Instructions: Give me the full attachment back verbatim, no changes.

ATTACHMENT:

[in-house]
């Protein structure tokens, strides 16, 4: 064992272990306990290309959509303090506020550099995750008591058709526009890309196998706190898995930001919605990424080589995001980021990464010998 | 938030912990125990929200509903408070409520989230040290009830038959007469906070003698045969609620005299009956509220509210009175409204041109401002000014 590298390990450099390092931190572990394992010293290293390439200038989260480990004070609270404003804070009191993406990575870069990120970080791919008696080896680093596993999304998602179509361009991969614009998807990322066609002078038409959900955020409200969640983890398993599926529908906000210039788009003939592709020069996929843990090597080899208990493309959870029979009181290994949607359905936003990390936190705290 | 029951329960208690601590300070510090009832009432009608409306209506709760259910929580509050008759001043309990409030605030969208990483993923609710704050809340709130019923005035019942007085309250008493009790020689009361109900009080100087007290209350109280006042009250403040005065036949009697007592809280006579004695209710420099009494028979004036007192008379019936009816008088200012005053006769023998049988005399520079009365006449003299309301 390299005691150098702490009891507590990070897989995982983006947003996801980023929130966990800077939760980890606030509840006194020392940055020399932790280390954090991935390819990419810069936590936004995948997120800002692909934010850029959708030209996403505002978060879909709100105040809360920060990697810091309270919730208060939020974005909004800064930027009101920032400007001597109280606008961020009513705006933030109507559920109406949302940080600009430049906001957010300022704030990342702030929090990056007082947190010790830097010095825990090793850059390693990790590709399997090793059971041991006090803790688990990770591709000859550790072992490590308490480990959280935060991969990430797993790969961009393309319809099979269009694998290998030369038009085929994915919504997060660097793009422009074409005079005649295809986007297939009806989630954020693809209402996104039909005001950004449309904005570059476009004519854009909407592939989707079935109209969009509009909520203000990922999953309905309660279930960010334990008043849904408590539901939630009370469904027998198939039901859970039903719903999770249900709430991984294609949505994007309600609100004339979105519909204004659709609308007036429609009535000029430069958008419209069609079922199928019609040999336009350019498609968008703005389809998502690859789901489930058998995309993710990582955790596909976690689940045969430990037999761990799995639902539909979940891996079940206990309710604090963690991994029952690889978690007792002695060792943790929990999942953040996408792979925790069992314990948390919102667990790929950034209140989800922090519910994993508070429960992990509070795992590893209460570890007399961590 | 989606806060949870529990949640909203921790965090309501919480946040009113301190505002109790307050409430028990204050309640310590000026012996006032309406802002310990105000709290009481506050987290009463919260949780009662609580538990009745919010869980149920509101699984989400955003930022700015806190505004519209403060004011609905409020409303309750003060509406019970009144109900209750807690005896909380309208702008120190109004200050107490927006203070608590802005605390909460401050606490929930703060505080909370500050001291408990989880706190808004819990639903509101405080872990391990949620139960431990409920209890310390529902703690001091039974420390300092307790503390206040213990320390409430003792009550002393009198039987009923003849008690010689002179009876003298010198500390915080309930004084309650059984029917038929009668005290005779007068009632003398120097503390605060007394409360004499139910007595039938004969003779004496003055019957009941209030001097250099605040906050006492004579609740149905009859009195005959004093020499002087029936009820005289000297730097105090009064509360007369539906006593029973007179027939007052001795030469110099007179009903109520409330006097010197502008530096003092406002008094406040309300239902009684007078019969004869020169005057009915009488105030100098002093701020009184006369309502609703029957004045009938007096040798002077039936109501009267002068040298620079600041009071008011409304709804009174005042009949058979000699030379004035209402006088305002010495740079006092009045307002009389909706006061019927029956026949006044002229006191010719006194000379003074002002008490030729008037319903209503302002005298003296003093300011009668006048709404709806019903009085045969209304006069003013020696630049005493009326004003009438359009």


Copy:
[in-house]
């Protein structure tokens, strides 16, 4: 064992272990306990290309959509303090506020550099995750008591058709526009890309196998706190898995930001919605990424080589995001980021990464010998 | 938030912990125990929200509903408070409520989230040290009830038959007469906070003698045969609620005299009956509220509210009175409204041109401002000014 590298390990450099390092931190572990394992010293290293390439200038989260480990004070609270404003804070009191993406990575870069990120970080791919008696080896680093596993999304998602179509361009991969614009998807990322066609002078038409959900955020409200969640983890398993599926529908906000210039788009003939592709020069996929843990090597080899208990493309959870029979009181290994949607359905936003990390936190705290 | 029951329960208690601590300070510090009832009432009608409306209506709760259910929580509050008759001043309990409030605030969208990483993923609710704050809340709130019923005035019942007085309250008493009790020689009361109900009080100087007290209350109280006042009250403040005065036949009697007592809280006579004695209710420099009494028979004036007192008379019936009816008088200012005053006769023998049988005399520079009365006449003299309301 390299005691150098702490009891507590990070897989995982983006947003996801980023929130966990800077939760980890606030509840006194020392940055020399932790280390954090991935390819990419810069936590936004995948997120800002692909934010850029959708030209996403505002978060879909709100105040809360920060990697810091309270919730208060939020974005909004800064930027009101920032400007001597109280606008961020009513705006933030109507559920109406949302940080600009430049906001957010300022704030990342702030929090990056007082947190010790830097010095825990090793850059390693990790590709399997090793059971041991006090803790688990990770591709000859550790072992490590308490480990959280935060991969990430797993790969961009393309319809099979269009694998290998030369038009085929994915919504997060660097793009422009074409005079005649295809986007297939009806989630954020693809209402996104039909005001950004449309904005570059476009004519854009909407592939989707079935109209969009509009909520203000990922999953309905309660279930960010334990008043849904408590539901939630009370469904027998198939039901859970039903719903999770249900709430991984294609949505994007309600609100004339979105519909204004659709609308007036429609009535000029430069958008419209069609079922199928019609040999336009350019498609968008703005389809998502690859789901489930058998995309993710990582955790596909976690689940045969430990037999761990799995639902539909979940891996079940206990309710604090963690991994029952690889978690007792002695060792943790929990999942953040996408792979925790069992314990948390919102667990790929950034209140989800922090519910994993508070429960992990509070795992590893209460570890007399961590 | 989606806060949870529990949640909203921790965090309501919480946040009113301190505002109790307050409430028990204050309640310590000026012996006032309406802002310990105000709290009481506050987290009463919260949780009662609580538990009745919010869980149920509101699984989400955003930022700015806190505004519209403060004011609905409020409303309750003060509406019970009144109900209750807690005896909380309208702008120190109004200050107490927006203070608590802005605390909460401050606490929930703060505080909370500050001291408990989880706190808004819990639903509101405080872990391990949620139960431990409920209890310390529902703690001091039974420390300092307790503390206040213990320390409430003792009550002393009198039987009923003849008690010689002179009876003298010198500390915080309930004084309650059984029917038929009668005290005779007068009632003398120097503390605060007394409360004499139910007595039938004969003779004496003055019957009941209030001097250099605040906050006492004579609740149905009859009195005959004093020499002087029936009820005289000297730097105090009064509360007369539906006593029973007179027939007052001795030469110099007179009903109520409330006097010197502008530096003092406002008094406040309300239902009684007078019969004869020169005057009915009488105030100098002093701020009184006369309502609703029957004045009938007096040798002077039936109501009267002068040298620079600041009071008011409304709804009174005042009949058979000699030379004035209402006088305002010495740079006092009045307002009389909706006061019927029956026949006044002229006191010719006194000379003074002002008490030729008037319903209503302002005298003296003093300011009668006048709404709806019903009085045969209304006069003013020696630049005493009326004003009438359009």